Is perl allowed for kernel scripts intended for users, or am I stuck with sh?

Matthias Juchem that he'd already started work on such a script, and Pavel Machek had some suggestions.

Elsewhere, under the Subject: [PATCH] new bug report script (http://www.uwsg.indiana.edu/hypermail/linux/kernel/0101.0/1306.html) , Matthias posted a patch against 2.4.0 and explained, "It introduces a new bug reporting script (scripts/bugreport.pl) that tries to simplify bug reporting for users. I have also added a small hint to this script to REPORTING-BUGS." There was some discussion of possible fixes to the script, but elsewhere, Alan Cox objected, "The kernel doesnt require perl. I don't want to add a dependancy on perl." Matthias pointed out several other perl scripts in the official sources, and suggested making it optional. But Alan replied, "None of these are needed for normal build/use/bug reporting work. In fact if you look at script_asm you'll see we go to great pains to ship prebuilt files too." Matthias argued, "Why can't I assume that perl is installed? It can be found on every standard Linux/Unix installation. And besides, the bug report script doesn't replace anything the doesn't need perl - ver_linux, REPORTING-BUGS and oops-tracing.txt are still there for the more advanced user. My script is intended for the one who likes to provide bug reports but is too lazy to look up all the information or simply is not sure about what to include."

David Ford asked why the script couldn't be done as a shell script, and Matthias replied:

It can be done in sh, surely. I only tried to promote my perl version because I've done it in perl and nobody told me earlier that perl is not liked in the kernel tree - and I've seen some perl scripts there.

I guess I'll have to convert the script to sh.

Elsewhere, under the Subject: bugreporting script - second try (http://www.uwsg.indiana.edu/hypermail/linux/kernel/0101.1/0915.html) , Matthias announced, "I rewrote my previous bugreport.pl in bash. I would appreciate it if you had a look on this one. Run it once and give me feedback if you like." Richard Torkar reported success with it, though he'd been unable to test the ksymoops feature. After some more feedback from Richard, Matthias posted a link to a new version (http://www.brightice.de/src/bugreport.sh) . Rafael E. Herrera posted a patch to the script, to enable the use of /proc/config.gz if any were available. Matthias liked this idea and adopted it into the script.

9. Patch Submission Policy For 2.4

6 Jan 2001 - 10 Jan 2001 (7 posts) Archive Link: "Linux-2.4.x patch submission policy"

Topics: FS: ramfs, Virtual Memory

People: Linus TorvaldsAlan CoxRik van RielAndrew Morton

Linus Torvalds stated:

I thought I'd mention the policy for 2.4.x patches so that nobody gets confused about these things. In some cases people seem to think that "since 2.4.x is out now, we can relax, go party, and generally goof off".

Not so.

The linux kernel has had an interesting release pattern: usually the .0 release was actually fairly good (there's almost always _something_ stupid, but on the whole not really horrible). And every single time so far, .1 has been worse. It usually takes until something like .5 until it has caught up and surpassed the stability of .0 again.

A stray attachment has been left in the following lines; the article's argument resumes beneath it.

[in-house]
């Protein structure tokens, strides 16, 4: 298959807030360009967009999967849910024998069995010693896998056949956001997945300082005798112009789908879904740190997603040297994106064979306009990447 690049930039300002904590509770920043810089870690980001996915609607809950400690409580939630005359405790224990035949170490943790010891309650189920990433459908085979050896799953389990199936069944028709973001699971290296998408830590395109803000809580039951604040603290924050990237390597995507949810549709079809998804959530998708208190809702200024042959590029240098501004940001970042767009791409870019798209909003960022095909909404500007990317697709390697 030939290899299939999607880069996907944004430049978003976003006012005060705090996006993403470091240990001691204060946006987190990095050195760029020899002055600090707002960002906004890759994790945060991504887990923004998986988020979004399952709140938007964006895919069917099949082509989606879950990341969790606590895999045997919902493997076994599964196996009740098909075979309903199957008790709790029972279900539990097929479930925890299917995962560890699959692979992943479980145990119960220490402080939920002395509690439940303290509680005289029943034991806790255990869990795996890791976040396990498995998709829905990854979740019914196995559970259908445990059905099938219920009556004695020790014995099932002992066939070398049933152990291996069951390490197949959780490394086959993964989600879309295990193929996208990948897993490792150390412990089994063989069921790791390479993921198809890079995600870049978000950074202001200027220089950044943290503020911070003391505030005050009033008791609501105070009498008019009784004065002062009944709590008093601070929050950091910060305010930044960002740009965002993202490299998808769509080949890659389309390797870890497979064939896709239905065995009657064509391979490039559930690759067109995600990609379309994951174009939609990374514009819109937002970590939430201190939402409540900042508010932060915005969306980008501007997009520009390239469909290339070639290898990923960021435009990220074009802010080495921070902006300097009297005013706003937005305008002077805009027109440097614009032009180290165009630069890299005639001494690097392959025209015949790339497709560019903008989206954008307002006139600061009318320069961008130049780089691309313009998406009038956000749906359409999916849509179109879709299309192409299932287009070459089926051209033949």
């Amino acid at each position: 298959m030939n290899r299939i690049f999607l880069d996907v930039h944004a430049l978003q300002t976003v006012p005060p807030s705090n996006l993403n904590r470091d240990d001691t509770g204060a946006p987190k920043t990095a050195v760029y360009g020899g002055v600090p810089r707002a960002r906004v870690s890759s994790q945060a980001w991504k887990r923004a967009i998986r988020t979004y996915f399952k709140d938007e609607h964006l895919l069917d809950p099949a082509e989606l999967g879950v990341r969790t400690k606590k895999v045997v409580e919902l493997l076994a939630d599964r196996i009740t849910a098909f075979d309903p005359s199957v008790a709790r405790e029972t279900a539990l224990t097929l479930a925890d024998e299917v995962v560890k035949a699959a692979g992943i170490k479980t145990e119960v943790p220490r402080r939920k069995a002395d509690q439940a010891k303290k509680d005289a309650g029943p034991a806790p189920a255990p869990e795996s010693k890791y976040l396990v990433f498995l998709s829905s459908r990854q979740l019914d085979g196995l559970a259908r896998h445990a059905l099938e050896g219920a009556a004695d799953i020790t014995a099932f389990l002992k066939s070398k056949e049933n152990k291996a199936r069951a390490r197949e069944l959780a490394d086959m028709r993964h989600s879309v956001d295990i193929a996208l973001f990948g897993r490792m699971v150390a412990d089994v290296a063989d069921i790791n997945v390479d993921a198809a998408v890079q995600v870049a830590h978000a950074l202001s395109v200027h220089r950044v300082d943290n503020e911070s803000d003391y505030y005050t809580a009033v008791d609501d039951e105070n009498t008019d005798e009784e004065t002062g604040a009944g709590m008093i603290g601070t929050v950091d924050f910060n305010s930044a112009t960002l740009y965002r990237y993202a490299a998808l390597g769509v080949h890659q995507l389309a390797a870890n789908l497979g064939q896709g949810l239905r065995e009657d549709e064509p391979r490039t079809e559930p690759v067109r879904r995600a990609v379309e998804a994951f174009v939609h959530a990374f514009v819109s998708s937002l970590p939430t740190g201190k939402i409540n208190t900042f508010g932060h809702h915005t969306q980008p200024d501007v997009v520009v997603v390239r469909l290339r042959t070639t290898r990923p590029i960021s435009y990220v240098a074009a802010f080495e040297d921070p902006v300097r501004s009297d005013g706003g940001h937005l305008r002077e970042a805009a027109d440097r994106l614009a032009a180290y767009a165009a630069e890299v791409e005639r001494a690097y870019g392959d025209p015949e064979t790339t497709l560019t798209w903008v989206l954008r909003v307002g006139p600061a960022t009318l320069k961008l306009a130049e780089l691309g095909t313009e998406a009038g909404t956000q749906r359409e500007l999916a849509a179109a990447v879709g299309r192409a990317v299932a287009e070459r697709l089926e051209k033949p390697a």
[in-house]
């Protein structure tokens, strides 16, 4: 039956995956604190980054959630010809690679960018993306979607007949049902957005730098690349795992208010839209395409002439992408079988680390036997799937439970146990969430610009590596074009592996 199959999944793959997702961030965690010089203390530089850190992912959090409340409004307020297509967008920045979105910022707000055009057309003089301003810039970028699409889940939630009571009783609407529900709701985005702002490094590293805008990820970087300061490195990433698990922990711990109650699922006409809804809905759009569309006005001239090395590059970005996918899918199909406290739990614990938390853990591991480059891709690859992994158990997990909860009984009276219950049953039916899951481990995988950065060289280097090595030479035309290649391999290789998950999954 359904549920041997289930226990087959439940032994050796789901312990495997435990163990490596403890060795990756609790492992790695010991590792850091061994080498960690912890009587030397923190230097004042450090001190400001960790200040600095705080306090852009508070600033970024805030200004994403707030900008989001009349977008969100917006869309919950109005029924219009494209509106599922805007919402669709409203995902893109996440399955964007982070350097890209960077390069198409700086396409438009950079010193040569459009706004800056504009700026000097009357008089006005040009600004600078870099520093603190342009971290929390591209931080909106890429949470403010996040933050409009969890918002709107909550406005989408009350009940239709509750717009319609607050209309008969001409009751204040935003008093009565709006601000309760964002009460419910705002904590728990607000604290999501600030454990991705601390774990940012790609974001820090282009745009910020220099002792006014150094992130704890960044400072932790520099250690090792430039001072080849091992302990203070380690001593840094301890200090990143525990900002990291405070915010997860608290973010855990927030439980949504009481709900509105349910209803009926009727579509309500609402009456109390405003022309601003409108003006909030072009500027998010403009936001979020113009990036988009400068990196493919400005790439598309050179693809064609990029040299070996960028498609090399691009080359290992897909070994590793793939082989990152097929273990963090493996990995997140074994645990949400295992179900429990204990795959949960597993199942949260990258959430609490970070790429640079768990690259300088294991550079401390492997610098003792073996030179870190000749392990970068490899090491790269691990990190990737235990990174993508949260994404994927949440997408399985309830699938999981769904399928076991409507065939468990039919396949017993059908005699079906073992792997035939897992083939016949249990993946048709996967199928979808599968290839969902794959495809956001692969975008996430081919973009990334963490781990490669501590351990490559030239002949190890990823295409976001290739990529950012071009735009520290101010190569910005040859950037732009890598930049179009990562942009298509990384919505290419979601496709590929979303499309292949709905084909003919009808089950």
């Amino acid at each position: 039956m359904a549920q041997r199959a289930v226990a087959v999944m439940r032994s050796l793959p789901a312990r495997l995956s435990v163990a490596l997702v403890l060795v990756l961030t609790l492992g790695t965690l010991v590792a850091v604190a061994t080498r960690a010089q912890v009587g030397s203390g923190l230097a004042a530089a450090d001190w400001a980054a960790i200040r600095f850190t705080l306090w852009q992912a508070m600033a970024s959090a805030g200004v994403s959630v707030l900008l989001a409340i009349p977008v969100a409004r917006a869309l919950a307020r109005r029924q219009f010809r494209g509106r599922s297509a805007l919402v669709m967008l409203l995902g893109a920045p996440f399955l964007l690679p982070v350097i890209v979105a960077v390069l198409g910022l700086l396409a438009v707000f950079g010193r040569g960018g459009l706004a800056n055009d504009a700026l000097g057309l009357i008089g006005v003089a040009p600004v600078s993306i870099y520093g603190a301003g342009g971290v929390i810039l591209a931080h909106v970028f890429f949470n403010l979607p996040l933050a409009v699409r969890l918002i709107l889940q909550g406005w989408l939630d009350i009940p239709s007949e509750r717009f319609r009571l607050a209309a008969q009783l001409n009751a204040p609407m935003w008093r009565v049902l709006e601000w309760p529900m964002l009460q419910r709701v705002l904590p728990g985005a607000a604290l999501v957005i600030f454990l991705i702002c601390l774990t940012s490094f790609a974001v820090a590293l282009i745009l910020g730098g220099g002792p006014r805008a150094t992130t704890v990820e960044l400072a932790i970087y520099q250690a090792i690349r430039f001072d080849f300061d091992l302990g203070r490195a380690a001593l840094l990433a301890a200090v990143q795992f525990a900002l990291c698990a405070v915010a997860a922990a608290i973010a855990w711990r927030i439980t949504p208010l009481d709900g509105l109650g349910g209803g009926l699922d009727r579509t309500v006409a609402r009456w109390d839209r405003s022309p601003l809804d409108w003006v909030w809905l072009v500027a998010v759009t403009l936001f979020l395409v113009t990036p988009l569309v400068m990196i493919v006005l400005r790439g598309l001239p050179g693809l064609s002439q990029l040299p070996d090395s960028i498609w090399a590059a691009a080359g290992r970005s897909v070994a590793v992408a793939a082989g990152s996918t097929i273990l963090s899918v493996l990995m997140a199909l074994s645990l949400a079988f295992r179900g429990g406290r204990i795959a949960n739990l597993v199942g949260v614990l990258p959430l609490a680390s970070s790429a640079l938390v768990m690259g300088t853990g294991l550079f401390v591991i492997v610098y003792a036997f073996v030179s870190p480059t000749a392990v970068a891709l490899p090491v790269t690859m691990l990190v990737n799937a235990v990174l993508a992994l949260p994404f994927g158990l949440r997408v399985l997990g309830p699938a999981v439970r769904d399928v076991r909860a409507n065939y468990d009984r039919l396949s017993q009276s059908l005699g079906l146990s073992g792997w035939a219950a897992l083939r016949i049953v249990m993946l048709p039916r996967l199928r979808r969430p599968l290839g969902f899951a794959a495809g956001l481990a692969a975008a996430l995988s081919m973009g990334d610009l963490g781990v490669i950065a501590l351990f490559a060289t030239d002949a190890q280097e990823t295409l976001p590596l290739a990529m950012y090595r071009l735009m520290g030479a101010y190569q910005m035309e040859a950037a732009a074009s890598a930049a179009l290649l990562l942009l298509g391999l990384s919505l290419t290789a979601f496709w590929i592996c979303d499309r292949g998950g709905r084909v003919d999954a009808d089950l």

Why? Because there are a lot of pent-up patches waiting for inclusion, that didn't get through the "we need to get a release out, that patch can wait" filter. So early on in the stable tree, some of those patches make it. And it turns out to be a bad idea.

In an effort to avoid this mess this time, I have two guidelines:

In short, releasing 2.4.0 does not open up the floor to just about anything. In fact, to some degree it will probably make patches _less_ likely to be accepted than before, at least for a while. I want to be absolutely convicned that the basic 2.4.x infrastructure is solid as a rock before starting to accept more involved patches.

Right now my ChangeLog looks like this:

The first two are true one-liners that have already bitten some people (not what I'd call a showstopper, but trivially fixable stuff that are just thinkos). The third one looks like a real fix for some rather common hardware that could do bad things without it.

Now, I'm sure that ChangeLog will grow. There's the apparent fbcon bug with MTRR handling that looks like a prime candidate already, and I'll have people asking me for many many more. But basically what I'm asking people for is that before you send me a patch, ask yourself whether it absolutely HAS to happen now, or whether it could wait another month.

Another way of putting it: if you have a patch, ask yourself what would happen if it got left off the next RedHat/SuSE/Debian/Turbo/whatever distribution CD. Would it really be a big problem? If not, then I'd rather spend the time _really_ beating on the patches that _would_ be a big issue. Things like security (_especially_ remote attacks), outright crashes, or just totally unusable systems because it can't see the harddisk.

We'll all be happier if my ChangeLog is short and sweet, and if a 2.4.1 (tomorrow, in a week, in two, in a month, depending on what comes up) actually ends up being _better_ than 2.4.0. That would be a good new tradition to start.

And before you even bother asking about 2.5.x: it won't be opened until I feel happy to pass on 2.4.x to somebody else (hopefully Alan Cox doesn't feel burnt out and wants to continue to carry the torch and feels ok with leaving 2.2.x behind by then).

Historically, that's been at least a few months. In the 2.2.x series, 2.3.0 was the same as 2.2.8 with just the version changed - and it came out in May, almost four months after 2.2.0. In the 2.0.x series, 2.1.x was based off 2.0.21, four and a half months after 2.0.0.